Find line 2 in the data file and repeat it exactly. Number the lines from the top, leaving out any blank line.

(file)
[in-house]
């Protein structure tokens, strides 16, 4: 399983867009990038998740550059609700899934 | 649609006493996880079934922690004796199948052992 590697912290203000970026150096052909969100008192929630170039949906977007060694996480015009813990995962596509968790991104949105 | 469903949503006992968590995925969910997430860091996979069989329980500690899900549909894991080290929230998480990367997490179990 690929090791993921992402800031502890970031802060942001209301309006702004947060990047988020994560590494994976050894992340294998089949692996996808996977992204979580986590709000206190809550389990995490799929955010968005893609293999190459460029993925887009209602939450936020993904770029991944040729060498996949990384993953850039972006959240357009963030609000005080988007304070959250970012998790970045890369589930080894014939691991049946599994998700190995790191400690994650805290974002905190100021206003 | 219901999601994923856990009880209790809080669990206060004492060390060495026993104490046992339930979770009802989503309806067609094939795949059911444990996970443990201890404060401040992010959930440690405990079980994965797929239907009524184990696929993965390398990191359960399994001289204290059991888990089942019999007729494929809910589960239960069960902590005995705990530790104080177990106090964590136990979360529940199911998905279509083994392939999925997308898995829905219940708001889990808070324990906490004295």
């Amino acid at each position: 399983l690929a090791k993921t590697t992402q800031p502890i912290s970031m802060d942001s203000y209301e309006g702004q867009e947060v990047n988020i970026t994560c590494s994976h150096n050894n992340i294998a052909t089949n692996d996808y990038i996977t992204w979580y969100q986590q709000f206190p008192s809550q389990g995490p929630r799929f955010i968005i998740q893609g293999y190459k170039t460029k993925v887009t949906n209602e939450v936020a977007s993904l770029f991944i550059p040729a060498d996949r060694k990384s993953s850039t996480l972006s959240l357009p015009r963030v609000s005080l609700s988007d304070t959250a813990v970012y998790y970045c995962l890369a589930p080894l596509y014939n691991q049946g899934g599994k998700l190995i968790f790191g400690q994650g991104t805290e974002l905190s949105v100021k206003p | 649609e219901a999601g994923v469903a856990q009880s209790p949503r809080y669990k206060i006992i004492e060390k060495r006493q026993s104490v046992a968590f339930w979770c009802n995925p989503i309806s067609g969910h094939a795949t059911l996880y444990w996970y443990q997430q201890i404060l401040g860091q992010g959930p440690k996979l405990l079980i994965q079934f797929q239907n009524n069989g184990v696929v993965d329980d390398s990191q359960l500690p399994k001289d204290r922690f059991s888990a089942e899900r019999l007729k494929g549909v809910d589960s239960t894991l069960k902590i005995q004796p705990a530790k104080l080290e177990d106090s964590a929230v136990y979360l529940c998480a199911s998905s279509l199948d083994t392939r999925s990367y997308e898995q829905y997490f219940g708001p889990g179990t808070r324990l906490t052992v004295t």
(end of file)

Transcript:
């Protein structure tokens, strides 16, 4: 399983867009990038998740550059609700899934 | 649609006493996880079934922690004796199948052992 590697912290203000970026150096052909969100008192929630170039949906977007060694996480015009813990995962596509968790991104949105 | 469903949503006992968590995925969910997430860091996979069989329980500690899900549909894991080290929230998480990367997490179990 690929090791993921992402800031502890970031802060942001209301309006702004947060990047988020994560590494994976050894992340294998089949692996996808996977992204979580986590709000206190809550389990995490799929955010968005893609293999190459460029993925887009209602939450936020993904770029991944040729060498996949990384993953850039972006959240357009963030609000005080988007304070959250970012998790970045890369589930080894014939691991049946599994998700190995790191400690994650805290974002905190100021206003 | 219901999601994923856990009880209790809080669990206060004492060390060495026993104490046992339930979770009802989503309806067609094939795949059911444990996970443990201890404060401040992010959930440690405990079980994965797929239907009524184990696929993965390398990191359960399994001289204290059991888990089942019999007729494929809910589960239960069960902590005995705990530790104080177990106090964590136990979360529940199911998905279509083994392939999925997308898995829905219940708001889990808070324990906490004295």